Other music festivals which got the grant include Canadian Music Week – Fanfest ($100,000), NXNE at Yonge-Dundas Square ($300,000), Edgefest 2014 ($100,000), Digital Dreams Festival ($300,000), RBC Bluesfest 20th Annversary ($300,000), Mariposa Folk Festival ($38, 250), Stratford Summer Music ($89, 250), Boots and Heart Music Festival ($300,000), Wakestock Sports & Music Festival ($73, 950) Buskerfest ($53, 125).
“We do have a strict criteria to assess for individual, incoming proposals,” says Minister Chan, “based on organizational capacity, based on the information of the project, based on sustainability for now and into the future; based on attracting tourists and, also, based on the program -- ability to attract accommodated support or accommodated partnerships. So there is a variety of elements or factors to assess all these incoming proposals.”
Artistic director Bill King told Billboard that the Beaches International Jazz Festival -- which books about 60 acts a year -- had wanted to add an extra week to introduce a new blues festival and have additional stages.
“As I said on Facebook, [Drake] just dropped 50 grand on strippers and threw the money around the room,” said King, referring to a gossip report in early March. “That 50 grand would’ve paid for our Youth Stage, our Latin Stage and our Big Band stage. If he’s throwing around his money, that’s how loose and carefree he is with his money. Why doesn’t he lay out the 300 grand for his own show and then that money’s free for us and other people?”
Minister Chan said he doesn’t personally do the grant application assessments and can’t comment on why the Beaches International Jazz Festival was not approved, while many other jazz festivals throughout the province were. “The rule here is decision making is not based on past funding history and the whole program Celebrate Ontario is quite competitive,” he explains.
“But one quick thing about the [Beaches] Jazz Festival, I looked at their history, they not only applied to Celebrate Ontario in my Ministry, they actually applied to a number of other programs that my Ministry offers. In the last few years, they were able to get over $700,000 from my Ministry from different programs. Sometimes you get one, sometimes you don’t get them.”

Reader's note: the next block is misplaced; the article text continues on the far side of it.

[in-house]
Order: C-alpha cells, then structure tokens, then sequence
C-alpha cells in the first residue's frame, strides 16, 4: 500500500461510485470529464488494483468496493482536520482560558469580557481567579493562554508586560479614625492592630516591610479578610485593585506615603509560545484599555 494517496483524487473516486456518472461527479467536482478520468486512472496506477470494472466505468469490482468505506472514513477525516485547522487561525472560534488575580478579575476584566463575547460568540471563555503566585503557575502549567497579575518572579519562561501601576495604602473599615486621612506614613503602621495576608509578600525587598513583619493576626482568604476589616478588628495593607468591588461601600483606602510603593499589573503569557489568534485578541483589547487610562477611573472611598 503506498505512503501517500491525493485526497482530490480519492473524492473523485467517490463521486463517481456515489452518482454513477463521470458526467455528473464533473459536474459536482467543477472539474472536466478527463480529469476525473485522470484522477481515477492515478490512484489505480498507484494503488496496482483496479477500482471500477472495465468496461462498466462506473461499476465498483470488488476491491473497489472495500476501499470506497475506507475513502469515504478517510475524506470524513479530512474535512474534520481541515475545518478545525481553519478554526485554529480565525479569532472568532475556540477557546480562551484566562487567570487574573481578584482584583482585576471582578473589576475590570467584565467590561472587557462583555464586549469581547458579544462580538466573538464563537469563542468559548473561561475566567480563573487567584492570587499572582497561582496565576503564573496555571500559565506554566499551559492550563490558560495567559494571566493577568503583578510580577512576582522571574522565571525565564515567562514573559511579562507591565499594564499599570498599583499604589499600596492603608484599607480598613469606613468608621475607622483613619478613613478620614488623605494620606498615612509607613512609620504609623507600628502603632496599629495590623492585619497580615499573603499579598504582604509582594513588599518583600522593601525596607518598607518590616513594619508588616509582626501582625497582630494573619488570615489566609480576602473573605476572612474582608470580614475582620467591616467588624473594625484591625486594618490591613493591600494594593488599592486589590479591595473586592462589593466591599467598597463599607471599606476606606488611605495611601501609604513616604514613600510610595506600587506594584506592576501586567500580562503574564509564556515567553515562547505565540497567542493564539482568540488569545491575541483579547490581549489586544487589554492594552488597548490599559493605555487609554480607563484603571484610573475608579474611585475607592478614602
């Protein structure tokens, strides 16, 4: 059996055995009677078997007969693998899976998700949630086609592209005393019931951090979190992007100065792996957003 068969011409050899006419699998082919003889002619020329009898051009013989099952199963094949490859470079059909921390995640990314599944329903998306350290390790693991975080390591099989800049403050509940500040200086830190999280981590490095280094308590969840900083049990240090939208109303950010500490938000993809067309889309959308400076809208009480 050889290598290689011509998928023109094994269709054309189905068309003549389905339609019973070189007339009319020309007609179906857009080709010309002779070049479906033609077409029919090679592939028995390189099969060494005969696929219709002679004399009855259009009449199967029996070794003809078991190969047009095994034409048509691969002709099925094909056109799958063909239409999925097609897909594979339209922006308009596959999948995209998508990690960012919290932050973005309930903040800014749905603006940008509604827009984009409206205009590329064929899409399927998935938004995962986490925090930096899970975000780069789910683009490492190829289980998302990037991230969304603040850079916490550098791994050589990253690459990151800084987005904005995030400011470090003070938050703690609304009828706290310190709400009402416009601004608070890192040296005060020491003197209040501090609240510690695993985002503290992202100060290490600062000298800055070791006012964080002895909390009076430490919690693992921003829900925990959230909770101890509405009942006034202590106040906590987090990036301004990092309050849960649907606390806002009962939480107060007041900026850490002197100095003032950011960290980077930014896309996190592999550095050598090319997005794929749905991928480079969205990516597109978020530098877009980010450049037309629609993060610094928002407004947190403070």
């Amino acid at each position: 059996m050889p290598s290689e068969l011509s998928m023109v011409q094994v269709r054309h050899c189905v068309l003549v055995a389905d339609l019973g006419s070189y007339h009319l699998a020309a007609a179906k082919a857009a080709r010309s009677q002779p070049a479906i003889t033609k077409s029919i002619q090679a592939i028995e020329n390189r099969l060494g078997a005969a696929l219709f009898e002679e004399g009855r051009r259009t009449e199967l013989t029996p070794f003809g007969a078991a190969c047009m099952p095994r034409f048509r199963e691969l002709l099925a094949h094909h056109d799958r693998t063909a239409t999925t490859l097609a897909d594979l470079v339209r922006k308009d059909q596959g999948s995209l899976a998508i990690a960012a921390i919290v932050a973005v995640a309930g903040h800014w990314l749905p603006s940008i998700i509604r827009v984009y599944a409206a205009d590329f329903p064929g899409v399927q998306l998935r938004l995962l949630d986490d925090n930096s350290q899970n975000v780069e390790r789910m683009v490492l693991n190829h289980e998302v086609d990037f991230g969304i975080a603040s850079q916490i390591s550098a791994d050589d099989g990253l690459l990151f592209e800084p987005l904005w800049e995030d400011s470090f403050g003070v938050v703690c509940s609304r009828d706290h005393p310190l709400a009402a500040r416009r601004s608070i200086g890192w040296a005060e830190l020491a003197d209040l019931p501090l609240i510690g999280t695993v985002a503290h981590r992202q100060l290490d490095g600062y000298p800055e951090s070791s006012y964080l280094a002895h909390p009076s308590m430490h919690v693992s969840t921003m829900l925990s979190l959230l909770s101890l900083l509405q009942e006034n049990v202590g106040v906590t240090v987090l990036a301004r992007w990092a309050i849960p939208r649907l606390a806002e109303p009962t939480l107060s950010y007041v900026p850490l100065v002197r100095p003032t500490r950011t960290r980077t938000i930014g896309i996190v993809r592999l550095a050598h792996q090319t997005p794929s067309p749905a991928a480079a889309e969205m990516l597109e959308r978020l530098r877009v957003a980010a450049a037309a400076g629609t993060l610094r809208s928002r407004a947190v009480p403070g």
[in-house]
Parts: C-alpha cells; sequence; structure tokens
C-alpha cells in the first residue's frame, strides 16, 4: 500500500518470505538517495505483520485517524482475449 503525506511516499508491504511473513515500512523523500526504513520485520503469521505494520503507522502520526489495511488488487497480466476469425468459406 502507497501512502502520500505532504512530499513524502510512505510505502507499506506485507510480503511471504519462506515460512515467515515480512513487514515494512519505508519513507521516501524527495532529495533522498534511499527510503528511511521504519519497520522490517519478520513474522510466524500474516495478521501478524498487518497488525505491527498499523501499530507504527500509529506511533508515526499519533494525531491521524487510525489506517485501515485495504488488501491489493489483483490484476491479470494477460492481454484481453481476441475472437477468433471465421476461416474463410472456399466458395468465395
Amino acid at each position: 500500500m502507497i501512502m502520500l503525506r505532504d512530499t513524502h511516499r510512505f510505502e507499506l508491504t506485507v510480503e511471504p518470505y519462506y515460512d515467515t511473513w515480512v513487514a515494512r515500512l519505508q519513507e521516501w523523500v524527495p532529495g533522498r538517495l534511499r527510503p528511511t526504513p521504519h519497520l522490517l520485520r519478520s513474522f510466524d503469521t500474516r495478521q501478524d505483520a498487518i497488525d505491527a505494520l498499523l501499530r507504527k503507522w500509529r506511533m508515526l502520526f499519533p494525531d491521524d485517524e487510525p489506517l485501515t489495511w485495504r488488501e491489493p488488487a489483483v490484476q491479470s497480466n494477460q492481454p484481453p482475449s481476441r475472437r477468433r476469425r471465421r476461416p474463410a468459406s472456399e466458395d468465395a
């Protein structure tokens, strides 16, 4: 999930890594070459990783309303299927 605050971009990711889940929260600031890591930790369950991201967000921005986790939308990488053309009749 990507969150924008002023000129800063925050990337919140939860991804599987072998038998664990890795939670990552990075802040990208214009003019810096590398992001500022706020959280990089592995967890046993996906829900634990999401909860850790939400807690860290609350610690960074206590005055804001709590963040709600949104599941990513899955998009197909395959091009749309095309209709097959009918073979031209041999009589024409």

A further email from the Ministry to Billboard said since 2003, the Ontario government has invested over $700,000 in the Beaches International Jazz Festival, including $450,000 through the Celebrate Ontario program from 2008 to 2013; grants from the Ontario Trillium Fund (in 2005 and 2008) totalling over $335,000; and over $11,000 from the Ontario Arts Council since 2005.
“My Ministry has contacted them so that we can help them,” said Minister Chan. “After the consultation, after the coaching, they might get it next year.”
In light of the media attention in Toronto, the Ministry just announced that the Beaches Jazz Festival -- which applied to the Ontario Music Fund -- was awarded a conditional grant of $75,000.
“This support will help the festival consolidate their performance stages and showcase a greater diversity of musicians and performers,” said the statement from Minister Chan. “This is good news for the Beaches Jazz Festival, it will help attract tourists and support Ontario's Live Music Strategy. There will be a formal announcement of all the successful applicants for the Ontario Music Fund. Ministry staff continue to work with the festival organizers on ways to ensure the event’s continued success.”